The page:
Understanding Computer Power Supply Units

One of the key components of any computer system is the power supply unit, also known as the PSU. This component provides power to the rest of the computer, including any installed peripherals such as graphics cards and additional hard drives. In this article we will discuss the role of power supply units as well as the importance of finding the correct unit for your computer. 

What is a Power Supply Unit?

power supply unit (PSU) is a hardware device that converts AC electricity into DC electricity and then distributes it to the rest of the computer. On a standard desktop computer, the PSU is where the power cord plugs into and usually has an I/O power switch on it. 

Connecting the Dots: PSU Cables and Power Distribution

If you open a standard computer case, you would see that the PSU is connected to the rest of the computer by various power cables. These cables supply the motherboard, hard drives, and case electronics with the electricity they need to function. Most PSUs also have extra cables meant for the installation of peripherals with large power demands such as graphics cards. In recent years, modular PSUs have become more common-place, allowing users to install as many power cables as necessary. In addition to the power provided directly by the PSU, the motherboard assists in distributing power to the CPU and RAM slots as well as the connectors for the CPU and case fan systems. Since the motherboard can help distribute power, the PSU doesn’t need to be directly plugged into every system component. Not only would it be a clutter of wires to deal with, many system components such as integrated graphics chips and CPUs are too small or delicate for a direct PSU connection. By combining a solid PSU with a compatible motherboard, you can rest assured that your computer will have all of the power it needs. 

Power Ratings and Voltage Rails 

One of the main features to pay attention to regarding PSUs is their power rating. The power rating describes the total system power that can be drawn from the unit before it overloads, usually expressed as Watts (W). Modern PSUs commonly range from 300W to over 1000W. PSUs with larger power ratings are commonly found in computers that have multiple graphics cards installed such as those used for gaming or graphics processing. Laptops generally have power supplies ranging from 50W to over 200W. These units usually have an associated power unit or “brick” that converts AC to DC in the same way as a desktop PSU. Another key feature of PSUs is their voltage, usually described in terms of voltage “rails”. A voltage rail is a supply of voltage in varying amounts, used by different system components depending on their voltage requirements. For example, a PCI network card will likely draw power from the +5 V rail, whereas the motors for the CPU fans will draw power from the +12 V rail. Put simply, the voltage rails are the levels of voltage available for use by any system component. While power rating determines the total power capacity of a PSU, voltage rails determine how that power is used.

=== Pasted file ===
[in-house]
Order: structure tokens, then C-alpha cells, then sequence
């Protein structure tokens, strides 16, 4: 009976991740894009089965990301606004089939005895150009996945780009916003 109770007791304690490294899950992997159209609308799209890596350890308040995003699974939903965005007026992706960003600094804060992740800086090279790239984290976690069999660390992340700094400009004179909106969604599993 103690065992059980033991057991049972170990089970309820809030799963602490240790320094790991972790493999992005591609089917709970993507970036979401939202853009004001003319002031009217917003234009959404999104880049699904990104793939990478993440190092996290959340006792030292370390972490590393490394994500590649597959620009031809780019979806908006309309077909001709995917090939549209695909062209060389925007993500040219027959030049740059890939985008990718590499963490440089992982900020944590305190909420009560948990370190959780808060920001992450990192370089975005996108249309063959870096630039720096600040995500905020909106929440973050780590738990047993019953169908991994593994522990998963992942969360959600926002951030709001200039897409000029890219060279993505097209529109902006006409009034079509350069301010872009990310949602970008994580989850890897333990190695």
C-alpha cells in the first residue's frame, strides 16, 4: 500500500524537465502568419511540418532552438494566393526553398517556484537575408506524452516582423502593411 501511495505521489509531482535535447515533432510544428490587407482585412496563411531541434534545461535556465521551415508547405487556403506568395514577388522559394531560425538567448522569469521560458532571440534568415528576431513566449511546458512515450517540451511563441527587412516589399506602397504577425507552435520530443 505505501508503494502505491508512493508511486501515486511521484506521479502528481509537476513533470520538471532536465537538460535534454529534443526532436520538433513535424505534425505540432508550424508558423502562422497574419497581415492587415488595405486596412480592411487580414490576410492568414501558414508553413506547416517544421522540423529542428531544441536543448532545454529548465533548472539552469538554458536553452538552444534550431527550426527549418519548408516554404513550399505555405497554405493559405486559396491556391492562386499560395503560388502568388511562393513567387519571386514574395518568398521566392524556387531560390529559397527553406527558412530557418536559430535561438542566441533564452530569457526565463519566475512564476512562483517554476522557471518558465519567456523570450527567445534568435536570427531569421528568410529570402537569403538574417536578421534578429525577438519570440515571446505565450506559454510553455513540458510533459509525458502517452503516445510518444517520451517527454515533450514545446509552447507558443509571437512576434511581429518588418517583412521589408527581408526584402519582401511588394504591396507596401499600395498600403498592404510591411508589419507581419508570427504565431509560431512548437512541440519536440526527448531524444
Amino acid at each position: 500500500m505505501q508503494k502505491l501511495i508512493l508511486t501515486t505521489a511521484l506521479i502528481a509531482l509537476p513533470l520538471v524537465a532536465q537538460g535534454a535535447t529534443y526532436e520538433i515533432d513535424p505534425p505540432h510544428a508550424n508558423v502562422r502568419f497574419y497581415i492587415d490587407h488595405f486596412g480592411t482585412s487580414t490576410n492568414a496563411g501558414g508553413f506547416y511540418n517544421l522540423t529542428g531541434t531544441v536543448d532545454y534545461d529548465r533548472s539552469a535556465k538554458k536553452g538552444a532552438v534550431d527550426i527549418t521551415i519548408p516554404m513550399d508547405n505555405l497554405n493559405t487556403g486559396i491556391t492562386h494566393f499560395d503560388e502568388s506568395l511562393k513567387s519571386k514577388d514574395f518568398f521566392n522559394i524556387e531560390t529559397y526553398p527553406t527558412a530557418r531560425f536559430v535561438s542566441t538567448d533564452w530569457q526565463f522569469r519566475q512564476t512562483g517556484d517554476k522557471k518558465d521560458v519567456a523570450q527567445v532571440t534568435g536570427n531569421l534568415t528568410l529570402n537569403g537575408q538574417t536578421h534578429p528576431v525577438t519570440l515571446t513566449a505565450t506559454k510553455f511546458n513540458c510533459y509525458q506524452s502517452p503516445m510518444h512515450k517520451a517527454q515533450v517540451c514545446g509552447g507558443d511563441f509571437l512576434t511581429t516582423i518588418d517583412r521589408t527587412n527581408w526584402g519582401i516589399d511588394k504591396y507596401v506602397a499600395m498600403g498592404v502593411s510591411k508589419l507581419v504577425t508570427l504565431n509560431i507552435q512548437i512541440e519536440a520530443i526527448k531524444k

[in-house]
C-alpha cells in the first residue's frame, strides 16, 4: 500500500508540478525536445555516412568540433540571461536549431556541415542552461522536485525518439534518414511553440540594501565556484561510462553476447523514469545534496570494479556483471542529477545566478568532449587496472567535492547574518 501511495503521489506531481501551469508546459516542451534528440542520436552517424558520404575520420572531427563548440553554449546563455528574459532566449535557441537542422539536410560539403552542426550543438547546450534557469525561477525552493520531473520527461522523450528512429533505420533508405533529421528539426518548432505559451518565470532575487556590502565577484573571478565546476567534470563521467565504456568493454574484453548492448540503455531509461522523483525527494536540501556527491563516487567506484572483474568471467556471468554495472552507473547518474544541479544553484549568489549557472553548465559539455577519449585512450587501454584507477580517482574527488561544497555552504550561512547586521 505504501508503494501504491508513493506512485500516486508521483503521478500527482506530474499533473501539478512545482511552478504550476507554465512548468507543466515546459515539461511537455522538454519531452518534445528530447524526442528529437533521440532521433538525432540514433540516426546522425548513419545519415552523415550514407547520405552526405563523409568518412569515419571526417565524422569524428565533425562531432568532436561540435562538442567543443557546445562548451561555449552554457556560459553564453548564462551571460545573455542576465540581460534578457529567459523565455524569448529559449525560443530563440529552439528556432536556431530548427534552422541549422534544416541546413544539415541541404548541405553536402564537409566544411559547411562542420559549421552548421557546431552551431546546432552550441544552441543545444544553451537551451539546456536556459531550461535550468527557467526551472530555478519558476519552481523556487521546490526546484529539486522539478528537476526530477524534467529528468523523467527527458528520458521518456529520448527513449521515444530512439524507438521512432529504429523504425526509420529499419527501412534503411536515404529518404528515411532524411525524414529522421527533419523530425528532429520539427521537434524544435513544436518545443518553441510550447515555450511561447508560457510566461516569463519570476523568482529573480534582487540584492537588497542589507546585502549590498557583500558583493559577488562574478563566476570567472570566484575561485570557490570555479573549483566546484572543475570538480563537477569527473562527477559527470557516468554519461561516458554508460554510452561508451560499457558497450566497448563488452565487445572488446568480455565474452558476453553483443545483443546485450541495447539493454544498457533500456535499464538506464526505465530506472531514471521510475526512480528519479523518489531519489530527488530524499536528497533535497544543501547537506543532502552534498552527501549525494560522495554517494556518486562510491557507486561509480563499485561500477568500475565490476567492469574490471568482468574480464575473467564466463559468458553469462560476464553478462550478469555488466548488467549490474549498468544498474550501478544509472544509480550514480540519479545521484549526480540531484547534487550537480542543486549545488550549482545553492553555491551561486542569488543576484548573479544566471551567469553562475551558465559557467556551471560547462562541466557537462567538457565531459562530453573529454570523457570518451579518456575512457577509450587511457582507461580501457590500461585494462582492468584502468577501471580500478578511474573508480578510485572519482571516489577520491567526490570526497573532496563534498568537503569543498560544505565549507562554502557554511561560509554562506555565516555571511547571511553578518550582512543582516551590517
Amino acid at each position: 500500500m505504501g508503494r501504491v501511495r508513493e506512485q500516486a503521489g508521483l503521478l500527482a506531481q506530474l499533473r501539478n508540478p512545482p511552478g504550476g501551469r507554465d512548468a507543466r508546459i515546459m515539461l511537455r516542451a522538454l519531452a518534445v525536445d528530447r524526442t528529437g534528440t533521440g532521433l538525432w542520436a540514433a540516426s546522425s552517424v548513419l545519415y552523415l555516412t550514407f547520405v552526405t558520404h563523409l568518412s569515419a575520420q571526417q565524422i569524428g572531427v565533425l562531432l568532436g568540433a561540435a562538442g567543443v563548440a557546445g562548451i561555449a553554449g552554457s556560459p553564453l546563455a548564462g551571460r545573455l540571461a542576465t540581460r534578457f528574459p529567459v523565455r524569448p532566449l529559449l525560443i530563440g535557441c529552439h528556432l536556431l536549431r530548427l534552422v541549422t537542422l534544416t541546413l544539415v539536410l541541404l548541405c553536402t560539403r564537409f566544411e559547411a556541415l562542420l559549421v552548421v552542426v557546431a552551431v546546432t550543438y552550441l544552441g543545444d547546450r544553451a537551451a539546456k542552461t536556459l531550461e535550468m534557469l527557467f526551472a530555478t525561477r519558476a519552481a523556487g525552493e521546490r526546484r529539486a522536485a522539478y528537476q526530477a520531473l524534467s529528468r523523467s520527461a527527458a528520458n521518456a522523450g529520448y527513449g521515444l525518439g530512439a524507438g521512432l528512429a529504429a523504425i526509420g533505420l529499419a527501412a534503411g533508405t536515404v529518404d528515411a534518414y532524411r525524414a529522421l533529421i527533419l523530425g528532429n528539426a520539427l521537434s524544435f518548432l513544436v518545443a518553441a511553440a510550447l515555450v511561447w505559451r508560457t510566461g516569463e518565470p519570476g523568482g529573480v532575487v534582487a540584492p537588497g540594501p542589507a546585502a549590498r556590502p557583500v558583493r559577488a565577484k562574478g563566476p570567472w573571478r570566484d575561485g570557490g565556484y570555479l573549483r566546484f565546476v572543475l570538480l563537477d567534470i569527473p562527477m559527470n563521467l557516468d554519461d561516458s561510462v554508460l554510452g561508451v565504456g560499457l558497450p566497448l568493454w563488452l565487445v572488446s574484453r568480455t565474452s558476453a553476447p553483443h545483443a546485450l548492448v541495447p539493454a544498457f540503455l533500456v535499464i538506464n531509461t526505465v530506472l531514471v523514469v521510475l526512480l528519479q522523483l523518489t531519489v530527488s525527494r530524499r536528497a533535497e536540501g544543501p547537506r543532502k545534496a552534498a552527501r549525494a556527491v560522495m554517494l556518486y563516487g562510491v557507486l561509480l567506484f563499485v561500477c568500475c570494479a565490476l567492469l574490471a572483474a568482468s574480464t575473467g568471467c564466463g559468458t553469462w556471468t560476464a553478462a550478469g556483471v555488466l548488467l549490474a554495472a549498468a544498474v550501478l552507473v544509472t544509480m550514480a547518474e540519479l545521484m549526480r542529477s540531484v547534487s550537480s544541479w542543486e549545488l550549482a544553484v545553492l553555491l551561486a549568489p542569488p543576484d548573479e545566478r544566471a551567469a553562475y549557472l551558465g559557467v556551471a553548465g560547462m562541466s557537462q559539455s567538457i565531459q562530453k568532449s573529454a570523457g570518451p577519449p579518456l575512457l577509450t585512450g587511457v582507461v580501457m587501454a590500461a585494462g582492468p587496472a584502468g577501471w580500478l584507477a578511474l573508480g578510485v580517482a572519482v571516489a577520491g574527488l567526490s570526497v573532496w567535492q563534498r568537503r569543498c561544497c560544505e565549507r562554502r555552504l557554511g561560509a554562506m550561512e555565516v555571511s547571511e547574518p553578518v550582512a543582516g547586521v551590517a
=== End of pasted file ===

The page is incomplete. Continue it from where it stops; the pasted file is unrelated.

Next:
Importance of Using the Correct PSU

While most PSUs are based around standardized designs to allow for easy installation, there are a few variants that exist for different applications. 

Types of PSUs
  • ATX Standard – The most common PSU available, usually used in desktop PCs. Designed to work with the ATX motherboard form factor. Provides three positive voltage rails, +3.3 V, +5 V, and +12 V as well as a standby voltage rail +5 V SB to provide computers with power in standby mode. 
  • Entry-Level Power Supply Specification (EPS) – Derived from the ATX standard, this type of PSU was designed for use in servers rather than personal computers. Provides a more stable environment for critical applications than ATX standard, making them ideal for use in mission-critical servers. 
  • Small Form Factor – PSU variant designed for use in smaller form-factor computers that use MicroATX motherboards. These are the power supply units found in smaller set-top boxes such as DVD players or cable boxes.
  • Thin Form Factor – PSU variant designed for use with Mini ITX motherboards and smaller form-factor computers. If you are planning to build a home PC, finding an ATX Standard PSU is your best bet as it will fit any standard computer case and motherboard combination. If you are looking to build a server, then maybe the EPS solution is the perfect fit. For smaller computer builds, a small or thin form factor PSU may be more appropriate. 
  • PSU Lifespan – Since PSUs handle large amounts of electricity on a regular basis, they are more subject to wear and tear than other system components. Because of this, the lifespan of a PSU is an important measurement for determining the reliability of a given power supply. This lifespan is usually described in terms of mean time between failures (MTBF). A higher MTBF value means a given PSU is more reliable and will have a longer lifespan than PSUs with lower MTBF values. PSUs manufactured with higher quality materials and better cooling tend to have greater lifespans due to a lower amount of heat-related stress. Generally speaking, the average PSU will function for around 100,000 hours with standard temperature variations. Due to the relatively limited lifespan of PSUs, modern servers are sometimes equipped with hot-swappable PSUs that can be quickly replaced in the event of failure. To prevent unexpected downtime, it can help to ensure that your server uses a reliable, high-quality power supply unit.


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